With the other comments offering to sooth my ego — “Excellent presentation, I wish every member of my team could have attended” and “Great information, much more than expected” among the most gracious — I have the luxury of equanimity when considering this negative feedback.

The result is that I’m very grateful to this commenter for reminding me of the dissenting voices, the ones I mostly don’t get to hear.

In my daily life most interactions are with people who think very similar thoughts and our disagreements are largely trivial. It’s easy to forget that we’re still the minority. Agile has certainly crossed the chasm, but while we’re working our way through the early majority there’s many more people out there unconvinced and unimpressed. (… or maybe just uninformed? Last night at the Santa Cruz iPhone Developers meetup I met an experienced programmer who had literally never heard of big-A Agile software development.)

In the big echo chamber of the Agile community I sometimes find myself losing interest, for lots of reasons. We seem really good at spending a lot of words to capture subtle differences in technique. If someone tells me they “do Agile” I have no idea what they mean any more. Doesn’t “agile” just mean “do good things” now?

So I thank this Lone Dissenter. I needed his reminder of just how different the world can be.

Career 2.0: What’s your strategy?

Jared Richardson and Matthew Bass are working on a new book on actively managing your career, and as part of that effort they’ve started a blog on it called Career 2.0. On Monday their entry was “What’s Your Strategy?” where they asked:

  • What’s the single best career move you’ve made?
  • The worst?
  • Do you have a plan today? Have you ever?
  • What career advice do you wish someone had told you X years ago?

Jared asked for feedback in the comments but I wanted to talk about this here, in part so I can look back later and see how things have changed.

What’s the single best career move you’ve made? Hard to say but the top two are probably starting OpenAvenue in 1999 (with Jayson Minard), and to start working on the open source project CruiseControl in 2001.

Starting a company was a great experience, a real adventure. We were able to define our own culture and we were very successful at creating the product we wanted on the schedule we wanted. When the market went south in 2000 we were just a couple weeks away from closing a round of funding that would have seen us through the down turn. Things ended badly for the company when the tech bubble burst but just about everyone involved in OpenAvenue said that they would do it again. For me the biggest takeaway has been a sense of agency, the feeling that I can make things happen, along with the belief that everyone has the ability if they have the belief — which is why I think the book idea is excellent!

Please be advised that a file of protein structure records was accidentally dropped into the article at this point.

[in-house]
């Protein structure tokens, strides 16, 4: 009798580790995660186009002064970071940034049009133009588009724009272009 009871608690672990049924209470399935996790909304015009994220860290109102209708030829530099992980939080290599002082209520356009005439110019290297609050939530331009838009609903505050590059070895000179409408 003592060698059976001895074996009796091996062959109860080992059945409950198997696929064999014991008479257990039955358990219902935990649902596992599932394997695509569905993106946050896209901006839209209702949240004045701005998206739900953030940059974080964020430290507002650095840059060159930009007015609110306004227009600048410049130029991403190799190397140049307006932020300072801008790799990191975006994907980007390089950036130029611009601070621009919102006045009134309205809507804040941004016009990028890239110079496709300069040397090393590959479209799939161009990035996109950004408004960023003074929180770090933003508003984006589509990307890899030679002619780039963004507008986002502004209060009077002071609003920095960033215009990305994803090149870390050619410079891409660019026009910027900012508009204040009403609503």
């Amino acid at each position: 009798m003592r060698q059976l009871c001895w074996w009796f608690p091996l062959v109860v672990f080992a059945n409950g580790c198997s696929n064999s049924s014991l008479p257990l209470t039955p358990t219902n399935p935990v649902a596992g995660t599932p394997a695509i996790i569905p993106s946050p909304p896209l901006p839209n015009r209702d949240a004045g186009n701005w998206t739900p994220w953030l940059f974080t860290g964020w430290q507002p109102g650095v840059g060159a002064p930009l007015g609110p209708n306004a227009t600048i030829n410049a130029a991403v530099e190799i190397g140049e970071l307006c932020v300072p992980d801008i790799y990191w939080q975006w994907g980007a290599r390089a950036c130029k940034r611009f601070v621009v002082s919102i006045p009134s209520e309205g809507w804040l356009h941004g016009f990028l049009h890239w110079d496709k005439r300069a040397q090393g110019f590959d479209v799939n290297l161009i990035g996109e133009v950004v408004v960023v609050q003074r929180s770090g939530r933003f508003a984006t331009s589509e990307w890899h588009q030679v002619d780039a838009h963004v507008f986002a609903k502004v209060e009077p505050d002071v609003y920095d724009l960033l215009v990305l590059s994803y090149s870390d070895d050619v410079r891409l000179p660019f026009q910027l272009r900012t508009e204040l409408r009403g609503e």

I started working on CruiseControl in 2001 as a continuation of our vision from OpenAvenue. We had been making hosted development tools and planned to add a feature “like Tinderbox” for any hosted project, what is now called continuous integration. With the demise of OpenAvenue I decided to create the system for a company rather than the product/platform we’d had in mind, then I found CC. I’ve spent a lot of hours over the last 8 years working on CC and answering questions on the mailing list. Helping people has really been its own reward. But from a career perspective this has also given me a platform for articles, blog entries, talks at conferences around the world, consulting, and even starting my own (with Paul Julius) conference series (CITCON: Continuous Integration and Testing Conference).

The worst? It was a move not made.

Back in 1994 I was the manager of all online services for technical support at Borland. At that time “online services” meant CompuServe, Bix and GEnie, as well as our FTP site and our own dial-up BBS. One of the people working for me was Roger Wegehoft who managed our in-house systems and who researched new technologies we should consider in support. One day Roger came to show me something, NCSA Mosaic and “The World Wide Web”. I was blown away. The potential was obvious! We spent about 3 hours in animated conversation describing the following 5 years of the web, ecommerce and all. Roger mentioned that one of the guys who worked on Mosaic, along with Jim Clark of SGI, had started a company over in Mountian View to create a commercial version… and I’m pretty sure we ended our conversation with the understatement of my lifetime: “someone’s going to make a lot of money off of this”.

We did create a website, repurposing our BBS technical support content, and then we were part of the team that presented to the executive staff that Borland should have a corporate website. And my following 3 years at Borland were interesting and in many ways successful (I was the 3rd person on the JBuilder team). But I’d like to think that the person I am now would have left the conversation and driven immediately over to Mountain View to get a job at Nextscape.